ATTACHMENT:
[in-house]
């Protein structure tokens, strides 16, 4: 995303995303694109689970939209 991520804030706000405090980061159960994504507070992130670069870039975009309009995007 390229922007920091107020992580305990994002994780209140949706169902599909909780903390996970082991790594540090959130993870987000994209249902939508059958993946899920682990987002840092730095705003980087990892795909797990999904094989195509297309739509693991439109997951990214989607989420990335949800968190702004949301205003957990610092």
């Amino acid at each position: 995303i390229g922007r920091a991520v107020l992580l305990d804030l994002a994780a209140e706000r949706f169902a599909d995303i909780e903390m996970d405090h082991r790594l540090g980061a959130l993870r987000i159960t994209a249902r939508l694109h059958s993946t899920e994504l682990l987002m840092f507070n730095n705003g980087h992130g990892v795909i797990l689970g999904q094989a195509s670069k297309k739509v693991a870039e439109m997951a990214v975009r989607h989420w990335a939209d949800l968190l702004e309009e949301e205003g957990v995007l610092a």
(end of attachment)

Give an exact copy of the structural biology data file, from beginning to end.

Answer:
[in-house]
């Protein structure tokens, strides 16, 4: 995303995303694109689970939209 991520804030706000405090980061159960994504507070992130670069870039975009309009995007 390229922007920091107020992580305990994002994780209140949706169902599909909780903390996970082991790594540090959130993870987000994209249902939508059958993946899920682990987002840092730095705003980087990892795909797990999904094989195509297309739509693991439109997951990214989607989420990335949800968190702004949301205003957990610092």
């Amino acid at each position: 995303i390229g922007r920091a991520v107020l992580l305990d804030l994002a994780a209140e706000r949706f169902a599909d995303i909780e903390m996970d405090h082991r790594l540090g980061a959130l993870r987000i159960t994209a249902r939508l694109h059958s993946t899920e994504l682990l987002m840092f507070n730095n705003g980087h992130g990892v795909i797990l689970g999904q094989a195509s670069k297309k739509v693991a870039e439109m997951a990214v975009r989607h989420w990335a939209d949800l968190l702004e309009e949301e205003g957990v995007l610092a």